What Is A Christian Business

What is the best definition of a Christian business? The only “legal” Christian business is a church designated as a 501(c)3 religious organization. Since a business is a legal entity like a corporation or partnership, it can’t be Christian. However, the company can reflect the values and principles of its Christian owner. If the owner is a Christian, with Christian values (since not all Christians in label practice biblical Christian values) then his or her business can be deemed a Christian business.

Christian business owners must be committed to running their business by the book. What Book? The only one that really matters….The Bible. Why? The Bible develops personal values and morals. Furthermore, it is chock full of examples of successful and unsuccessful business owners, wisdom for wealth building, masterful insights on people management, promotional ideas, recruiting tactics, and management ethics, just to name a few topics. A business run by the book is a business submitted to the will of God and one that reflects His heart to establish His Kingdom. The Bible declares that God gives people the power to get wealth to establish His covenant (Deuteronomy 8:18).

There are four basic missions of a Christian business.

Mission 1: To generate profits. Christian or not, every business must generate a profit to stay viable. Far too many Christian business owners hope for supernatural blessing, in spite of ignoring good management principles. First, Christian business owners must learn to pray like it’s all up to God and work like it’s all up to them. Follow the Apostle Paul’s example of making money and don’t become a going concern (2 Thessalonians 3:8). Second, remember Jesus’ advice and count up the cost of ownership by making a business plan (Luke 14:28). Third, consider the wisdom writer’s admonition to follow the steps the Lord has determined for success and profitability (Proverbs 19:21).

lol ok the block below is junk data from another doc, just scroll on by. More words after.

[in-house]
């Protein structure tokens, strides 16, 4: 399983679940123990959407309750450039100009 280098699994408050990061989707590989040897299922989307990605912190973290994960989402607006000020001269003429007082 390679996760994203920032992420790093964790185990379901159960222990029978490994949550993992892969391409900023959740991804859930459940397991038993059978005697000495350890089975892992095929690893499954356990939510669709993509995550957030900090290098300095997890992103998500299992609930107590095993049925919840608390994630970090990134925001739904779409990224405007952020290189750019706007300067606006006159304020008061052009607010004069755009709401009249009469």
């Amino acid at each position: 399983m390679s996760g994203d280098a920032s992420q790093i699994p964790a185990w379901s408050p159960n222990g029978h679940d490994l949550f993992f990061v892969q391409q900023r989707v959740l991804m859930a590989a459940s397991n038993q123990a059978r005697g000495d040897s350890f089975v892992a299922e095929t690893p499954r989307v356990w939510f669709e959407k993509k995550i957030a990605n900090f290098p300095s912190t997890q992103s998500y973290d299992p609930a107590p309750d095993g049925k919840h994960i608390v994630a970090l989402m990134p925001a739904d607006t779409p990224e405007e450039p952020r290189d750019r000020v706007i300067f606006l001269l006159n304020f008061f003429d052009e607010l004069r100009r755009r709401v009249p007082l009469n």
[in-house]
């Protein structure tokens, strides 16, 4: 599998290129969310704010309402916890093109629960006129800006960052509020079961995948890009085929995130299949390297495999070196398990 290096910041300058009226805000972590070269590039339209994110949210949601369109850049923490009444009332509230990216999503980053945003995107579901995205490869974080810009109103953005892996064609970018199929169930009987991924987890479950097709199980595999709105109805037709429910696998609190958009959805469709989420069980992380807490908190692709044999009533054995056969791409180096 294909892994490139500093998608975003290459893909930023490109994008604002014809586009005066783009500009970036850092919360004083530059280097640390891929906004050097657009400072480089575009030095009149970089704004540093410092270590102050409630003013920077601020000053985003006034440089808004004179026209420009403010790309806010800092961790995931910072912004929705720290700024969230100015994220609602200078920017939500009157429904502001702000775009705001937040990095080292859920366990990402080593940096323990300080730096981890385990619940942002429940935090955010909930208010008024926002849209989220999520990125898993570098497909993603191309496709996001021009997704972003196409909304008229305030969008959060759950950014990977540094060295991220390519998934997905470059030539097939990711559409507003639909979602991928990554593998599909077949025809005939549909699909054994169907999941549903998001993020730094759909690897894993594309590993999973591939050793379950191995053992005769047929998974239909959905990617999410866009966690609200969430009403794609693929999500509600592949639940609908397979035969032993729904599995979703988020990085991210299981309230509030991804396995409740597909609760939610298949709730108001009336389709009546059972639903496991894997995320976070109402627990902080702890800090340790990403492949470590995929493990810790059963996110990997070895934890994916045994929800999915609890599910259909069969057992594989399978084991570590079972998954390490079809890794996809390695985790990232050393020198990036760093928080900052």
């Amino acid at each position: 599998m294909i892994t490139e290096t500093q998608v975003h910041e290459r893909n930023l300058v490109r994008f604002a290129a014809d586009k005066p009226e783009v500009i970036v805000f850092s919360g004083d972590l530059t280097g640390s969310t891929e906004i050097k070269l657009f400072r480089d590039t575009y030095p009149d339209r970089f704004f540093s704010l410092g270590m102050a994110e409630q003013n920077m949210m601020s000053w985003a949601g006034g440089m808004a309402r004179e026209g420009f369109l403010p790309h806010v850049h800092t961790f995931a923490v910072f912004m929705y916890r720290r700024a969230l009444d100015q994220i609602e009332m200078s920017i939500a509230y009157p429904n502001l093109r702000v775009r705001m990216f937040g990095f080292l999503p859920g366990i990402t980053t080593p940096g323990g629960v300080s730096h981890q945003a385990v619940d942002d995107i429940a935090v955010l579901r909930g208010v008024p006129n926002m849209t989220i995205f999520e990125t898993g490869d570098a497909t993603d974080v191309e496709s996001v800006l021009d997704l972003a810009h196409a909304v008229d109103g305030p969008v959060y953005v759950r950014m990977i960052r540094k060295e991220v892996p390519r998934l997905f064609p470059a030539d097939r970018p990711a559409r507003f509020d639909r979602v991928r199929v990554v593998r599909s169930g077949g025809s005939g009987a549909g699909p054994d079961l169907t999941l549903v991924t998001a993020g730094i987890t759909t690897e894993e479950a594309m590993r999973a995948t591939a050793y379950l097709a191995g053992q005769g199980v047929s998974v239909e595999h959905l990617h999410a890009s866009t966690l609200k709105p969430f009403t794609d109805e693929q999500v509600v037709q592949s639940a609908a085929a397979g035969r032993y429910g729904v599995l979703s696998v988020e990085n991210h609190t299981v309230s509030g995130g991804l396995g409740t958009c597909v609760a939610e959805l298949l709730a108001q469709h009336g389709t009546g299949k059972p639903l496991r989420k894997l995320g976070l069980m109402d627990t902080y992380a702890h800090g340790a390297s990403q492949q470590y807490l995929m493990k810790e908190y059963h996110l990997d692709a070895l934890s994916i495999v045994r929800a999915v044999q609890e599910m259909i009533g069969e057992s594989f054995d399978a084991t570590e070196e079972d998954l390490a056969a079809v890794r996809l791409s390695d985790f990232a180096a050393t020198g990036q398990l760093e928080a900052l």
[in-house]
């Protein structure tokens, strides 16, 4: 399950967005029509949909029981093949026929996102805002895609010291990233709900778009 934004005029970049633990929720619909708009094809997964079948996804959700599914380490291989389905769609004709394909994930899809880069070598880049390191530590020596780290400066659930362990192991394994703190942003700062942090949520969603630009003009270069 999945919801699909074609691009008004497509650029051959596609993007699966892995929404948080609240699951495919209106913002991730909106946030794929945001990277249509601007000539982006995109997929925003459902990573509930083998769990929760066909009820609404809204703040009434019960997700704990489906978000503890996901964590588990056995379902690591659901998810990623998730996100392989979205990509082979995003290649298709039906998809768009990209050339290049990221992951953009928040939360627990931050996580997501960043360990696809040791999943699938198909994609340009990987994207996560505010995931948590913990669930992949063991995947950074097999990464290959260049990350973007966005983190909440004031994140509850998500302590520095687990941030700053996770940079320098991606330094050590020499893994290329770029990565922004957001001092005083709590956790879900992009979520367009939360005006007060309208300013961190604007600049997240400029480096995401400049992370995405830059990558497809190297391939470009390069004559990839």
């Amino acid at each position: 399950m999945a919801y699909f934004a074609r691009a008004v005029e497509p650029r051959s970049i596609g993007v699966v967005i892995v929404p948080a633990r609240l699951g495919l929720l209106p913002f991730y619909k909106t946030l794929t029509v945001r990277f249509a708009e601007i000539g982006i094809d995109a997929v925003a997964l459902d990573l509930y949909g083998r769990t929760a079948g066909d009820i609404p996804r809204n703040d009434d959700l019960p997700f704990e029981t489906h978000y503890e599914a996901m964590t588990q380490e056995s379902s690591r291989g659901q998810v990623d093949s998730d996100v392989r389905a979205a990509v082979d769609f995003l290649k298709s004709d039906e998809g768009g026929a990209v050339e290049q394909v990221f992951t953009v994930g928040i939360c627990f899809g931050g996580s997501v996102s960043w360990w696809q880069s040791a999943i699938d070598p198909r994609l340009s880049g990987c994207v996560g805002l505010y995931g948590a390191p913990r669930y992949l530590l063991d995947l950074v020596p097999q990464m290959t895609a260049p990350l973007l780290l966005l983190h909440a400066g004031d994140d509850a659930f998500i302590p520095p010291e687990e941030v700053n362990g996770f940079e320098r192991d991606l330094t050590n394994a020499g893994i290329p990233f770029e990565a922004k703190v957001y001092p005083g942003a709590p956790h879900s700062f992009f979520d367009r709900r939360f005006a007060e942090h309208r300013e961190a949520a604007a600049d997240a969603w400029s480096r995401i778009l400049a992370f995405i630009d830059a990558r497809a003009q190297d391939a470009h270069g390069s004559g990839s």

Mission 2: To fund Kingdom work. The best way to contribute to expanding the Kingdom of God is to sow excess profits from a Christian business into godly works. Christian business owners have both, the authority and ability to sow excess profits into Christian organizations such as churches, social organizations, hospitals, schools, and others who share the Gospel with the world. Faithful and consistent sowing will reap rewards in good measure (spiritual and financial) for Christian business owners (Luke 6:38).

Mission 3: To minister to the needs of others. A Christian business becomes a prolific ministry to meet the needs of others. Every week, business activities will pay salaries to employees who need income, create sales for vendors and creditors who need a sale and offer a great service to customers. Throughout the activity chain, Christian businesses bless people with money to meet their needs. Like Abraham, A Christian business owner‘s name will be made great in the marketplace and they will be a blessing to others (Genesis 12:2).

Mission 4: To be an example. The best way to win souls and disciple them is to be an example. Simply put, when a Christian business owner’s “work walk” is consistent with biblical values, it becomes the greatest witness of all. Like Christ, their actions will speak as loud as their words and people will want to follow them and their God (John 13:15).

Remember, that the purpose of a Christian’s business is to bring glory to God. The daily business activities simply carry out that purpose. No single activity is more or less important, and each must be done with excellence. Christian business owners are truly blessed when they are committed to living Christ daily and expanding the Kingdom of God.


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Categories: Notes

Author:De'Andre Salter

De'Andre Salter is a nationally recognized entrepreneur and senior pastor of The Tabernacle, a fast-growing, non-denominational ministry in South Plainfield, New Jersey. Salter is a self-made success and CEO of Professional Risk Solutions, LLC, the largest minority-owned specialty brokerage firm in the United States. A Jersey native and Drew University graduate, Salter was honored as one of the “Top 40 Black Executives Under Forty” by The Network Journal. In addition to winning souls, he has a vision to build communities through supporting entrepreneurs. His book,Hope in the Hood, is a springboard to helping others who hail from neighborhoods like his in Newark, build and grow businesses in their community. He is offering not just a step-by-step action plan, but also financial resources.

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